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A Thousand Years of Good Prayers

For my parents

The mass and majesty of this world, all

     That carries weight and always weighs the same

Lay in the hands of others; they were small

     And could not hope for help and no help came:

     What their foes liked to do was done, their shame

Was all the worst could wish; they lost their pride

And died as men before their bodies died.

—W. H. AUDEN, “THE SHIELD OF ACHILLES”

ONE

         The day started before sunrise, on March 21, 1979, when Teacher Gu woke up and found his wife sobbing quietly into her blanket. A day of equality it was, or so it had occurred to Teacher Gu many times when he had pondered the date, the spring equinox, and again the thought came to him: Their daughter's life would end on this day, when neither the sun nor its shadow reigned. A day later the sun would come closer to her and to the others on this side of the world, imperceptible perhaps to dull human eyes at first, but birds and worms and trees and rivers would sense the change in the air, and they would make it their responsibility to manifest the changing of seasons. How many miles of river melting and how many trees of blossoms blooming would it take for the season to be called spring? But such naming must mean little to the rivers and flowers, when they repeat their rhythms with faithfulness and indifference. The date set for his daughter to die was as arbitrary as her crime, determined by the court, of being an unrepentant counterrevolutionary; only the unwise would look for significance in a random date. Teacher Gu willed his body to stay still and hoped his wife would soon realize that he was awake.

She continued to cry. After a moment, he got out of bed and turned on the only light in the bedroom, an aging 10-watt bulb. A red plastic clothesline ran from one end of the bedroom to the other; the laundry his wife had hung up the night before was damp and cold, and the clothesline sagged from the weight. The fire had died in the small stove in a corner of the room. Teacher Gu thought of adding coal to the stove himself, and then decided against it. His wife, on any other day, would be the one to revive the fire. He would leave the stove for her to tend.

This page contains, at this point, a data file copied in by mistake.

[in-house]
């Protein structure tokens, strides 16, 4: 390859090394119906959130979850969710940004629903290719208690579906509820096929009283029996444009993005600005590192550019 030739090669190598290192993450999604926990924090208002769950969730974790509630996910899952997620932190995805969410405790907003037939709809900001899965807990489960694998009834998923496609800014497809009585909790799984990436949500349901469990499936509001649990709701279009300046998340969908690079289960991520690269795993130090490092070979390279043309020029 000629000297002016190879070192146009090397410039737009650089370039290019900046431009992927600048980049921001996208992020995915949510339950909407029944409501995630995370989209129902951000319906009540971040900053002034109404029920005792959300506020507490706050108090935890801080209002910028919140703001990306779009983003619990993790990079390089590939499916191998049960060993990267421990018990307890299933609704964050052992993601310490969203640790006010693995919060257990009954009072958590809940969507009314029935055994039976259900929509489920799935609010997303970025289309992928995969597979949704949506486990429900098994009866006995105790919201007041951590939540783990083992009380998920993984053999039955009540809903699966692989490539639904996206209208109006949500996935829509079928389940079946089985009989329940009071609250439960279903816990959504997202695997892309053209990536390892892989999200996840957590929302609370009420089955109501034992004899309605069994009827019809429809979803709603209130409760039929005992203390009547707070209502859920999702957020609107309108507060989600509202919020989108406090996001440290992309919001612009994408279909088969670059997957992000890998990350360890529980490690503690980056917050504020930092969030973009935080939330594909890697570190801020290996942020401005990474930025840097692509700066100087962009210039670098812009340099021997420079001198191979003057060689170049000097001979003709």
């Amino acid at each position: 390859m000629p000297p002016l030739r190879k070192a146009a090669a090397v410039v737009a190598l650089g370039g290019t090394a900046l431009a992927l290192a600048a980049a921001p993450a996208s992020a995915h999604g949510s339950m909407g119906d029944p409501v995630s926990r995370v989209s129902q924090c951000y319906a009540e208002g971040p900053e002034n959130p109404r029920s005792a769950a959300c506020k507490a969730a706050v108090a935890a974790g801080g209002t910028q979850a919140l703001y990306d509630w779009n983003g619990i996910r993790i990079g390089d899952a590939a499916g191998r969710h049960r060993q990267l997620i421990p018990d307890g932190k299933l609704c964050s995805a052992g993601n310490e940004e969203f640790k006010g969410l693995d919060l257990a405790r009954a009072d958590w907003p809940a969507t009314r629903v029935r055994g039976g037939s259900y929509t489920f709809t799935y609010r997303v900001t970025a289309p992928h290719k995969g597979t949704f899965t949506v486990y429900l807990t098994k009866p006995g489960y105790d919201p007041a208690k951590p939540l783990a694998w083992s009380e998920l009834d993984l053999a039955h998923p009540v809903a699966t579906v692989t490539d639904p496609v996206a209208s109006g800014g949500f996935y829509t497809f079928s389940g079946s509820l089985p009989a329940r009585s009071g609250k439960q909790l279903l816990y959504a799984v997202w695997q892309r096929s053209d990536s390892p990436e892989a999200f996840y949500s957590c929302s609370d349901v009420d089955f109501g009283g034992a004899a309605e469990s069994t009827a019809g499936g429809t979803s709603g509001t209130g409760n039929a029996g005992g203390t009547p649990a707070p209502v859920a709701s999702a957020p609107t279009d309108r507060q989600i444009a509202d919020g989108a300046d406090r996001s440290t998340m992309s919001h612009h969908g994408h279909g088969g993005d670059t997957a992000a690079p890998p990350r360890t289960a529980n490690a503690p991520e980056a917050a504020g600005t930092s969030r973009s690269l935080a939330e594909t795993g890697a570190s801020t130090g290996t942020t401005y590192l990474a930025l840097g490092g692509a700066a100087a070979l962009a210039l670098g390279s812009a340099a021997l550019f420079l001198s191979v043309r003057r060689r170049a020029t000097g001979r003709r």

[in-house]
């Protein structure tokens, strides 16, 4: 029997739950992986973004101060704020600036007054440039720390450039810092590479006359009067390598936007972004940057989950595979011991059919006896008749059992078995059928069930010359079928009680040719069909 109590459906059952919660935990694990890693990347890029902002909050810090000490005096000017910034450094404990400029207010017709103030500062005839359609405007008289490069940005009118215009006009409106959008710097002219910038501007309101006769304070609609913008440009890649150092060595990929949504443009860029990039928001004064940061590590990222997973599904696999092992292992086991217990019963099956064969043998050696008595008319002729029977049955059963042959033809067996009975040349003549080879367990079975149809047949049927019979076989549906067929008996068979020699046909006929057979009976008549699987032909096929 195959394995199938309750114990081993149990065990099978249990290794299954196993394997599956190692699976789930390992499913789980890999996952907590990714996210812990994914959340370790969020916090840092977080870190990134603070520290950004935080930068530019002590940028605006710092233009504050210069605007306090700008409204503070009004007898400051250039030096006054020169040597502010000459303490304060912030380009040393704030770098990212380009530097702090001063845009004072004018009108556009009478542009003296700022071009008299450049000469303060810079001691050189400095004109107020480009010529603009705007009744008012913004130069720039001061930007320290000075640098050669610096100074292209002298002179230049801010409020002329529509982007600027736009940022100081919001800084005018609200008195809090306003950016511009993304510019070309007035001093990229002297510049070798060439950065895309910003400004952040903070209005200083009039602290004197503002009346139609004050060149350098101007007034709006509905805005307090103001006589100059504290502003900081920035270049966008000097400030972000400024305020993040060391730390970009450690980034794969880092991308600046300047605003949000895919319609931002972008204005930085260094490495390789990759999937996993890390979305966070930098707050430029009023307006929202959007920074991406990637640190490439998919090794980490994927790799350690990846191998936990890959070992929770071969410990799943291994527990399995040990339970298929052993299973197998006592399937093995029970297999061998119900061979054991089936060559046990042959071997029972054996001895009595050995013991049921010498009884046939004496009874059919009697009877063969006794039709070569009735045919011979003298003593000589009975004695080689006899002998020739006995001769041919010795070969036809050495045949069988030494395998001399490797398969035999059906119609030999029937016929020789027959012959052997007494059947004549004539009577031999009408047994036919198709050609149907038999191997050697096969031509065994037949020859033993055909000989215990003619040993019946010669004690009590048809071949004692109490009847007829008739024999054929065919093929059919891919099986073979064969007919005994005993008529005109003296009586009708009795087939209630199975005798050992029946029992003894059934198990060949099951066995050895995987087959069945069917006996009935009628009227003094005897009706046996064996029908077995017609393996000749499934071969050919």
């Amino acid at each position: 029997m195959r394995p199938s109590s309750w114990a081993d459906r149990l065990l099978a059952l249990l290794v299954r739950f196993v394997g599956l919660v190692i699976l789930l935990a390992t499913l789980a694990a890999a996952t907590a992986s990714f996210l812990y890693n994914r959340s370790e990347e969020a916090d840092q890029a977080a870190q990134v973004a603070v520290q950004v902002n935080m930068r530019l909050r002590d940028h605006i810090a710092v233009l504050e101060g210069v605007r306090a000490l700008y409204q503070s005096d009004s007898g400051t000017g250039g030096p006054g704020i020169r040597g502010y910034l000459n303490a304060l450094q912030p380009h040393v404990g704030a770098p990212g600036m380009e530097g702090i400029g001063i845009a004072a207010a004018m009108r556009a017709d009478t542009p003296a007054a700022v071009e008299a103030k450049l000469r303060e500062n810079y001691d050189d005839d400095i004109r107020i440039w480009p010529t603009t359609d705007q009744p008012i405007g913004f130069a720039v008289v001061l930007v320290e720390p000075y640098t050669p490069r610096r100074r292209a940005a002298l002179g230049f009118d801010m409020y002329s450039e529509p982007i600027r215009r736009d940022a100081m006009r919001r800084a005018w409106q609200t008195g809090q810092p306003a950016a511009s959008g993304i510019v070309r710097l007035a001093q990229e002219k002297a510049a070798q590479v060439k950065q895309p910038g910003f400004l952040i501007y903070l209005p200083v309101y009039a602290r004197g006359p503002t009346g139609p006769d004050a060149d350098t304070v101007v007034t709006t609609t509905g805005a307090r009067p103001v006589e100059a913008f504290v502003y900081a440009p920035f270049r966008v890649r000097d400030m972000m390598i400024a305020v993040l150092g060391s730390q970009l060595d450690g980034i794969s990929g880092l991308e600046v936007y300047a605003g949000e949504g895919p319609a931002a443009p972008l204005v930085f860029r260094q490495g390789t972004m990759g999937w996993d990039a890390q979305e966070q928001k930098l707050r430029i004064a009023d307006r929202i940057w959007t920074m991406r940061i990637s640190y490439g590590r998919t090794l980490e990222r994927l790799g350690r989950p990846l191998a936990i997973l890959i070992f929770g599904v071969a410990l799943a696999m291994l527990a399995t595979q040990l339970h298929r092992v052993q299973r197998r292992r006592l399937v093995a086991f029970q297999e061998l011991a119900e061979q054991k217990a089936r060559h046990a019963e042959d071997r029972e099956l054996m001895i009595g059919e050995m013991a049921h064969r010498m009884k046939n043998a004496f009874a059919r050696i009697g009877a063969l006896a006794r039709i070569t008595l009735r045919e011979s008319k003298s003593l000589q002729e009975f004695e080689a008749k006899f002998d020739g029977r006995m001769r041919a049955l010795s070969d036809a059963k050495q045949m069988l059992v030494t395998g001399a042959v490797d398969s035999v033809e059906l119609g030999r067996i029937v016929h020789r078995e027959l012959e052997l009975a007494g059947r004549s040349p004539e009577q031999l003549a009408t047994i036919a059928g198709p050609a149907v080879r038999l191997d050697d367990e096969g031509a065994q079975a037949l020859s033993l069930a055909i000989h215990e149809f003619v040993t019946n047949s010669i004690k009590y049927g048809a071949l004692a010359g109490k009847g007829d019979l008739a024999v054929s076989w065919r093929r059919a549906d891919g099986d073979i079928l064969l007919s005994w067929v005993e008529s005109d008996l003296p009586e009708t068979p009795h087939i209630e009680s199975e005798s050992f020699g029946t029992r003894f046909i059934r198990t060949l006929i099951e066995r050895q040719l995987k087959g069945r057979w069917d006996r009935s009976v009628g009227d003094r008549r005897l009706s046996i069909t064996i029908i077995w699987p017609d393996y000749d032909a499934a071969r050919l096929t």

From the clothesline he retrieved a handkerchief, white, with printed red Chinese characters—a slogan demanding absolute loyalty to the Communist Party from every citizen—and laid it on her pillow. “Everybody dies,” he said.

Mrs. Gu pressed the handkerchief to her eyes. Soon the wet stains expanded, turning the slogan crimson.

“Think of today as the day we pay everything off,” Teacher Gu said. “The whole debt.”

“What debt? What do we owe?” his wife demanded, and he winced at the unfamiliar shrillness in her voice. “What are we owed?”

He had no intention of arguing with her, nor had he answers to her questions. He quietly dressed and moved to the front room, leaving the bedroom door ajar.

The front room, which served as kitchen and dining room, as well as their daughter Shan's bedroom before her arrest, was half the size of the bedroom and cluttered with decades of accumulations. A few jars, once used annually to make Shan's favorite pickles, sat empty and dusty on top of one another in a corner. Next to the jars was a cardboard box in which Teacher Gu and Mrs. Gu kept their two hens, as much for companionship as for the few eggs they laid. Upon hearing Teacher Gu's steps, the hens stirred, but he ignored them. He put on his old sheepskin coat, and before leaving the house, he tore a sheet bearing the date of the previous day off the calendar, a habit he had maintained for decades. Even in the unlit room, the date, March 21, 1979, and the small characters underneath, Spring Equinox, stood out. He tore the second sheet off too and squeezed the two thin squares of paper into a ball. He himself was breaking a ritual now, but there was no point in pretending that this was a day like any other.

Teacher Gu walked to the public outhouse at the end of the alley. On normal days his wife would trail behind him. They were a couple of habit, their morning routine unchanged for the past ten years. The alarm went off at six o'clock and they would get up at once. When they returned from the outhouse, they would take turns washing at the sink, she pumping the water out for both of them, neither speaking.

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